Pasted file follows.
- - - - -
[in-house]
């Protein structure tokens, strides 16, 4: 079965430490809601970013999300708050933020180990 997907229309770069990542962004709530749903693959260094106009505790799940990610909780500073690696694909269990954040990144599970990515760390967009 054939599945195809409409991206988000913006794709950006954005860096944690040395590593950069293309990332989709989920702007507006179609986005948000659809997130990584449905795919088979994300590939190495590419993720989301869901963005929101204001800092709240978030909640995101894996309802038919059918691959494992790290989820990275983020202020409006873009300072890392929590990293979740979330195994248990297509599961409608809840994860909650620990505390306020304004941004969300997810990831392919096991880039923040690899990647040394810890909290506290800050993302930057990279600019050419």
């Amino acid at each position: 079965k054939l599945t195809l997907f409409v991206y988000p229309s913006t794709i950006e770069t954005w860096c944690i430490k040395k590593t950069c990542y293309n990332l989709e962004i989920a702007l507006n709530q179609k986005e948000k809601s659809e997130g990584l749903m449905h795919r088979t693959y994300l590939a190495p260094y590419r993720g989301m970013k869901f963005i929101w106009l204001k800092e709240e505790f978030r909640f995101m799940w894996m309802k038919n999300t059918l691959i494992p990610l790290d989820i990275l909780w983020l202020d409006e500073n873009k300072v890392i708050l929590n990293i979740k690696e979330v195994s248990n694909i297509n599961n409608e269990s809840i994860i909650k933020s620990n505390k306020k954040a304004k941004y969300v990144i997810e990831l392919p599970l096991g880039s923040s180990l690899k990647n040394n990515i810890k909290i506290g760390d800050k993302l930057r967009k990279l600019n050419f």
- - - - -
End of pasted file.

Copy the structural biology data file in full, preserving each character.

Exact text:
[in-house]
């Protein structure tokens, strides 16, 4: 079965430490809601970013999300708050933020180990 997907229309770069990542962004709530749903693959260094106009505790799940990610909780500073690696694909269990954040990144599970990515760390967009 054939599945195809409409991206988000913006794709950006954005860096944690040395590593950069293309990332989709989920702007507006179609986005948000659809997130990584449905795919088979994300590939190495590419993720989301869901963005929101204001800092709240978030909640995101894996309802038919059918691959494992790290989820990275983020202020409006873009300072890392929590990293979740979330195994248990297509599961409608809840994860909650620990505390306020304004941004969300997810990831392919096991880039923040690899990647040394810890909290506290800050993302930057990279600019050419």
């Amino acid at each position: 079965k054939l599945t195809l997907f409409v991206y988000p229309s913006t794709i950006e770069t954005w860096c944690i430490k040395k590593t950069c990542y293309n990332l989709e962004i989920a702007l507006n709530q179609k986005e948000k809601s659809e997130g990584l749903m449905h795919r088979t693959y994300l590939a190495p260094y590419r993720g989301m970013k869901f963005i929101w106009l204001k800092e709240e505790f978030r909640f995101m799940w894996m309802k038919n999300t059918l691959i494992p990610l790290d989820i990275l909780w983020l202020d409006e500073n873009k300072v890392i708050l929590n990293i979740k690696e979330v195994s248990n694909i297509n599961n409608e269990s809840i994860i909650k933020s620990n505390k306020k954040a304004k941004y969300v990144i997810e990831l392919p599970l096991g880039s923040s180990l690899k990647n040394n990515i810890k909290i506290g760390d800050k993302l930057r967009k990279l600019n050419f």